This time last year, I was frantically searching the internet for wisdom and advice. After seven years as a stay-at-home mom (SAHM), I had made the decision to go back to work. I didn’t personally have a lot of friends in my situation. Most of my SAHM mom friends did not intend to go back to work; my working mom friends had never been a SAHM. I found a few blog posts and podcasts on the topic, but mostly I pioneered this journey alone.
Now that I have finished a full year back at work, I want to share my experience if you are also returning or considering returning to the workforce after an extended time home with children. This is not a how-to guide because every situation is so different. Whether you’ve chosen to return to the workforce on your own, or going back to work is a necessity, I hope my experience sheds a little light and hope that you can do this!
Making the decision is half the battle.
In my case, I never intended to be a stay-at-home mom. After our first baby, we moved a few times, had two more babies, and before I knew, I had been a SAHM for seven years. I always felt the tug to go back to work, but just couldn’t figure out timing. I finally made the decision to start looking for jobs when my middle child started kindergarten. That would mean only having to pay for one child in daycare.
Okay, I know I said this wasn’t a how-to guide, but I do have one piece of advice: get on the daycare waitlists early. If you are planning to go back to work, put your children on daycare waitlists about a year before you want to start work. My youngest was on a waitlist for about eight months before he got a spot. He’s still on some waitlists 18 months later.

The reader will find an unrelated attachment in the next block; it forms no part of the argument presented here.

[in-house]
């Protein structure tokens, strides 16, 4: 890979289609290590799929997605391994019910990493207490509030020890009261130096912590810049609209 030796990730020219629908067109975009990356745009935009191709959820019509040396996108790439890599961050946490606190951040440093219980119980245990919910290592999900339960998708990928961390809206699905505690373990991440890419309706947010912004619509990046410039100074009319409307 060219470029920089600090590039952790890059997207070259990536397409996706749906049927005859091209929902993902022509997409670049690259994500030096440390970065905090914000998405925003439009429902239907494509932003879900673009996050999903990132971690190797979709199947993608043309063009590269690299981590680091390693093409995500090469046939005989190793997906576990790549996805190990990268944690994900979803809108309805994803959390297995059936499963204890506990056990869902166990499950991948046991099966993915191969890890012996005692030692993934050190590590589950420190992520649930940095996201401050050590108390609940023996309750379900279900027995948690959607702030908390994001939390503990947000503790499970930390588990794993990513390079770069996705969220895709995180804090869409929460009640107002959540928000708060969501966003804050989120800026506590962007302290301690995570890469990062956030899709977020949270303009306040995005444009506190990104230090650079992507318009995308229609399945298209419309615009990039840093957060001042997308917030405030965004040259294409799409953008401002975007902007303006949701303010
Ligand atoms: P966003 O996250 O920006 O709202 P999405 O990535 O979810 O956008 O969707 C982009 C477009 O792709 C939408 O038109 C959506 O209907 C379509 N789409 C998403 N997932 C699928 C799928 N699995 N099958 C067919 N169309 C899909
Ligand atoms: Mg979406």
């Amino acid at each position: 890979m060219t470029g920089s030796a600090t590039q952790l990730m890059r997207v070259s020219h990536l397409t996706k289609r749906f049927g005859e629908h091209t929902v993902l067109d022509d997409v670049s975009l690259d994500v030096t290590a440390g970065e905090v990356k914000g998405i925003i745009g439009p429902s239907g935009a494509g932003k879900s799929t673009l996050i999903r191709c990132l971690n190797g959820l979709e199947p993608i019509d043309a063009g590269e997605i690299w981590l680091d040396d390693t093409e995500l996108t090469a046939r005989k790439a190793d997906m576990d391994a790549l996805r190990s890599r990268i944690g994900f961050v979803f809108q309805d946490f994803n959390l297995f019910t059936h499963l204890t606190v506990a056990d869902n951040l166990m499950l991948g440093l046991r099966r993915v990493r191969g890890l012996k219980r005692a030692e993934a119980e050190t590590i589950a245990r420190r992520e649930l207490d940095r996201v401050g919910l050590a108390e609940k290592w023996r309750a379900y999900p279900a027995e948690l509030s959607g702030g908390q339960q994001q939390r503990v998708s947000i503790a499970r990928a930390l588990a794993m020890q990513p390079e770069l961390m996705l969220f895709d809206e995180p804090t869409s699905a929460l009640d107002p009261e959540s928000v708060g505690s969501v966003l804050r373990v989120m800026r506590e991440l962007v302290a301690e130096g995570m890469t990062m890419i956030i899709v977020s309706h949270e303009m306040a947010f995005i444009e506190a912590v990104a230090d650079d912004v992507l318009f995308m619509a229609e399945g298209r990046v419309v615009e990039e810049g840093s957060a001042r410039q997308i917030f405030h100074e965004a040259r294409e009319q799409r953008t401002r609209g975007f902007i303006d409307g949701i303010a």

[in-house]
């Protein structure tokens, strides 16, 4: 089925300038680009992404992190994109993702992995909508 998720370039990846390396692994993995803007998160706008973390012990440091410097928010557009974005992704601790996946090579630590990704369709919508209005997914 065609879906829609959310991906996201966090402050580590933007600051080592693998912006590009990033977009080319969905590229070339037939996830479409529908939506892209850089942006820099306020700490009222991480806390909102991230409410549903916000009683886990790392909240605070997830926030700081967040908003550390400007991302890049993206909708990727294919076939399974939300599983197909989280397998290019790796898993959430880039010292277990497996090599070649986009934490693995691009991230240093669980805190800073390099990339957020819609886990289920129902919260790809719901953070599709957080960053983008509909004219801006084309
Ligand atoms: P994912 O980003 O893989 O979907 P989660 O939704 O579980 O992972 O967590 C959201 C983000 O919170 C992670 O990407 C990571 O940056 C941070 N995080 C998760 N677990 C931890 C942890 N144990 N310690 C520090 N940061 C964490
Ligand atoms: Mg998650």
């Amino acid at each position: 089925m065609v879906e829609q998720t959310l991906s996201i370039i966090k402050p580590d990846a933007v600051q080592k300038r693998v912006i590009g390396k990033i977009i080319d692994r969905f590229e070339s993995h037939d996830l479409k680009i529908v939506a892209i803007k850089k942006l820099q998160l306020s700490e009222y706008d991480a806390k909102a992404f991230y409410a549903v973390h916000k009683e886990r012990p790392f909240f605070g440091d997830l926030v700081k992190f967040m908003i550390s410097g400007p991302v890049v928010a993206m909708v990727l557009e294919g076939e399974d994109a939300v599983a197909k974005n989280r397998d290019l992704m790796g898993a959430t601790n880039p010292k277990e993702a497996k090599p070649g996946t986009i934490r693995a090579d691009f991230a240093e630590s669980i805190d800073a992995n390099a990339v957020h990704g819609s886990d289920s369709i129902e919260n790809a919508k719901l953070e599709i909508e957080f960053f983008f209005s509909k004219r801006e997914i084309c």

Those first few weeks are about survival.
I knew going back to work would be a big transition for the whole family, but I underestimated how hard those first few weeks would be. I compare it to the first few weeks with a newborn. You have to figure out a new way to do everything.
My husband and I realized really quickly that we needed to adjust several roles we had played up to that point. As the stay-at-home mom, I had primarily been responsible for laundry, cleaning, meal planning and preparation, bill paying, and all the kids’ things (clothes, shoes, schedules, etc.). Now that I was not home 40+ hours a week, we re-divided those responsibilities. I think this was an essential part of my successful return to work.
After the initial transition, I grew to love our new way of life.
People like to debate which is harder: being a stay-at-home mom or a working mom. I feel like I can confidently answer this question. They are the same amount of hard, in different ways.
I didn’t realize how much I thrived under a schedule and routine until I went back to work. I found being a SAHM really hard, but I could never really articulate why. I love my kids more than anything. I loved the years I spent at home with them. I loved the freedom of going anywhere, anytime. But still, I found it really, really hard.
For me, the routine and structure of getting up every morning and going to work gave me the mental clarity to be a better mom. I have a fairly stressful job, but my anxiety went down when I returned to work. My mental health improved as a working mom. I know this is not the case for every mom out there, but it was true for me. I love having a job of my own, something that is mine.
I found logistics to be the hardest part about going back to work. It is very difficult to find time in our schedule for all the things we want and need to do. Doctor appointments are hard to schedule around work. Getting kids to activities is difficult. Figuring out who stays home with a sick kid is an absolute nightmare. I’m not sure we would have made it without my mom who became Sick Kid Daycare.
Looking back on a year of working full-time after seven years at home with kids, I am proud of what we accomplished. Our whole family worked together to make this transition a good one. The kids were more flexible than I thought they would be. The baby in daycare? He absolutely loves it. I thought I might be crippled with guilt, but I love the extra people he has in his life to love him and laugh with him. He is happy to see them in the morning, AND he is happy to see me in the afternoon.